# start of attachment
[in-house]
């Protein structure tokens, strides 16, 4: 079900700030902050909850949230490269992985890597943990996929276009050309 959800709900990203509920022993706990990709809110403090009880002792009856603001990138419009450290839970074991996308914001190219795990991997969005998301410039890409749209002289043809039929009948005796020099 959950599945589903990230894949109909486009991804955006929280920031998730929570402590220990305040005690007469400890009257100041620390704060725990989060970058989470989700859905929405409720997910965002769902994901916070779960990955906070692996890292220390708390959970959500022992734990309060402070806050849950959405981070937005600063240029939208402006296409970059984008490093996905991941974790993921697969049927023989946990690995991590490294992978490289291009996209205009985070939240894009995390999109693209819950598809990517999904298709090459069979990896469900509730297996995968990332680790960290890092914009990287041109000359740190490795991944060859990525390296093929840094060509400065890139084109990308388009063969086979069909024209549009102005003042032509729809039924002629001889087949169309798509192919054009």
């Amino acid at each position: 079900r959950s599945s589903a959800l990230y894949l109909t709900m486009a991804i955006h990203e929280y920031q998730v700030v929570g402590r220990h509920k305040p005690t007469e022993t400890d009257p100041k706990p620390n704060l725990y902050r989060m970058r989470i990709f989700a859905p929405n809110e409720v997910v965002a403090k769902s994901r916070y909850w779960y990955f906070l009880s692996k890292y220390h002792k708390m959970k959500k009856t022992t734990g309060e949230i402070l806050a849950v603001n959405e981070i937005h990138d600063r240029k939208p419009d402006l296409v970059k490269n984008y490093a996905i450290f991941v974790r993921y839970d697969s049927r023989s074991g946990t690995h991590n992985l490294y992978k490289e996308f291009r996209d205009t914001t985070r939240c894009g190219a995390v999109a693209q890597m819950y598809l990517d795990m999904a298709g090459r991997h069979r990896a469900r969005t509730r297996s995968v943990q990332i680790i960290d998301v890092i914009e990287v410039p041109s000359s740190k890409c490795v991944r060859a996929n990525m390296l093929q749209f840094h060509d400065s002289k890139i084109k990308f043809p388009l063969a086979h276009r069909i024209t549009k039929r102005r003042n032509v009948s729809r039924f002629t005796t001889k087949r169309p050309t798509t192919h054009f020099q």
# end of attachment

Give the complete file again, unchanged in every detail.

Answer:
[in-house]
């Protein structure tokens, strides 16, 4: 079900700030902050909850949230490269992985890597943990996929276009050309 959800709900990203509920022993706990990709809110403090009880002792009856603001990138419009450290839970074991996308914001190219795990991997969005998301410039890409749209002289043809039929009948005796020099 959950599945589903990230894949109909486009991804955006929280920031998730929570402590220990305040005690007469400890009257100041620390704060725990989060970058989470989700859905929405409720997910965002769902994901916070779960990955906070692996890292220390708390959970959500022992734990309060402070806050849950959405981070937005600063240029939208402006296409970059984008490093996905991941974790993921697969049927023989946990690995991590490294992978490289291009996209205009985070939240894009995390999109693209819950598809990517999904298709090459069979990896469900509730297996995968990332680790960290890092914009990287041109000359740190490795991944060859990525390296093929840094060509400065890139084109990308388009063969086979069909024209549009102005003042032509729809039924002629001889087949169309798509192919054009």
């Amino acid at each position: 079900r959950s599945s589903a959800l990230y894949l109909t709900m486009a991804i955006h990203e929280y920031q998730v700030v929570g402590r220990h509920k305040p005690t007469e022993t400890d009257p100041k706990p620390n704060l725990y902050r989060m970058r989470i990709f989700a859905p929405n809110e409720v997910v965002a403090k769902s994901r916070y909850w779960y990955f906070l009880s692996k890292y220390h002792k708390m959970k959500k009856t022992t734990g309060e949230i402070l806050a849950v603001n959405e981070i937005h990138d600063r240029k939208p419009d402006l296409v970059k490269n984008y490093a996905i450290f991941v974790r993921y839970d697969s049927r023989s074991g946990t690995h991590n992985l490294y992978k490289e996308f291009r996209d205009t914001t985070r939240c894009g190219a995390v999109a693209q890597m819950y598809l990517d795990m999904a298709g090459r991997h069979r990896a469900r969005t509730r297996s995968v943990q990332i680790i960290d998301v890092i914009e990287v410039p041109s000359s740190k890409c490795v991944r060859a996929n990525m390296l093929q749209f840094h060509d400065s002289k890139i084109k990308f043809p388009l063969a086979h276009r069909i024209t549009k039929r102005r003042n032509v009948s729809r039924f002629t005796t001889k087949r169309p050309t798509t192919h054009f020099q």